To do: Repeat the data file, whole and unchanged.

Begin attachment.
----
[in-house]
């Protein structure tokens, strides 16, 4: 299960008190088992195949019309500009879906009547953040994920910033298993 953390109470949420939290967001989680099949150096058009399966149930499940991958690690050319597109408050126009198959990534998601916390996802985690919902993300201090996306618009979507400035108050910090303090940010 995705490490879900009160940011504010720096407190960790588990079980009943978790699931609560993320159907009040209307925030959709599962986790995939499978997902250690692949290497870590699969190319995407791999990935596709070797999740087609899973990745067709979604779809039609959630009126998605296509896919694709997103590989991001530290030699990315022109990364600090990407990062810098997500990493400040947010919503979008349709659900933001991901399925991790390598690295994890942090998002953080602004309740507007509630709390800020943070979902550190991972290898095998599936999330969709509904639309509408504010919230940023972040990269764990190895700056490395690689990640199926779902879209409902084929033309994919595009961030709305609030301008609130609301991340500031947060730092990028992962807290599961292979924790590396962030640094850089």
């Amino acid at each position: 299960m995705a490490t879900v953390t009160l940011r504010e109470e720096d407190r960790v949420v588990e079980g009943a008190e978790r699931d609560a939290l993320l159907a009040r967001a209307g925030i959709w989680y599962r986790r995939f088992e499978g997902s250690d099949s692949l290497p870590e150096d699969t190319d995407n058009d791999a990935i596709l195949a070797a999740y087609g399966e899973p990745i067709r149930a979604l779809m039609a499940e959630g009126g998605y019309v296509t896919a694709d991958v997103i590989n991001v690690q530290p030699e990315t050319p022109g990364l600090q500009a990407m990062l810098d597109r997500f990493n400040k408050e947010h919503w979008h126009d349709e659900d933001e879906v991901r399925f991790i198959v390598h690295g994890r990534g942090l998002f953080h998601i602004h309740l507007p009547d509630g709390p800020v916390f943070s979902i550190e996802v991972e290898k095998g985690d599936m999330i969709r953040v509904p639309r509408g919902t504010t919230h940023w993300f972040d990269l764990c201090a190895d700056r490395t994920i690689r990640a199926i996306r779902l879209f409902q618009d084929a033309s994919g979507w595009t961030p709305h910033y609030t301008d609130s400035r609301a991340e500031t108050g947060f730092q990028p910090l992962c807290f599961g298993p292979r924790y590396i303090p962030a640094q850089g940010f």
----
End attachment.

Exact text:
[in-house]
């Protein structure tokens, strides 16, 4: 299960008190088992195949019309500009879906009547953040994920910033298993 953390109470949420939290967001989680099949150096058009399966149930499940991958690690050319597109408050126009198959990534998601916390996802985690919902993300201090996306618009979507400035108050910090303090940010 995705490490879900009160940011504010720096407190960790588990079980009943978790699931609560993320159907009040209307925030959709599962986790995939499978997902250690692949290497870590699969190319995407791999990935596709070797999740087609899973990745067709979604779809039609959630009126998605296509896919694709997103590989991001530290030699990315022109990364600090990407990062810098997500990493400040947010919503979008349709659900933001991901399925991790390598690295994890942090998002953080602004309740507007509630709390800020943070979902550190991972290898095998599936999330969709509904639309509408504010919230940023972040990269764990190895700056490395690689990640199926779902879209409902084929033309994919595009961030709305609030301008609130609301991340500031947060730092990028992962807290599961292979924790590396962030640094850089």
């Amino acid at each position: 299960m995705a490490t879900v953390t009160l940011r504010e109470e720096d407190r960790v949420v588990e079980g009943a008190e978790r699931d609560a939290l993320l159907a009040r967001a209307g925030i959709w989680y599962r986790r995939f088992e499978g997902s250690d099949s692949l290497p870590e150096d699969t190319d995407n058009d791999a990935i596709l195949a070797a999740y087609g399966e899973p990745i067709r149930a979604l779809m039609a499940e959630g009126g998605y019309v296509t896919a694709d991958v997103i590989n991001v690690q530290p030699e990315t050319p022109g990364l600090q500009a990407m990062l810098d597109r997500f990493n400040k408050e947010h919503w979008h126009d349709e659900d933001e879906v991901r399925f991790i198959v390598h690295g994890r990534g942090l998002f953080h998601i602004h309740l507007p009547d509630g709390p800020v916390f943070s979902i550190e996802v991972e290898k095998g985690d599936m999330i969709r953040v509904p639309r509408g919902t504010t919230h940023w993300f972040d990269l764990c201090a190895d700056r490395t994920i690689r990640a199926i996306r779902l879209f409902q618009d084929a033309s994919g979507w595009t961030p709305h910033y609030t301008d609130s400035r609301a991340e500031t108050g947060f730092q990028p910090l992962c807290f599961g298993p292979r924790y590396i303090p962030a640094q850089g940010f």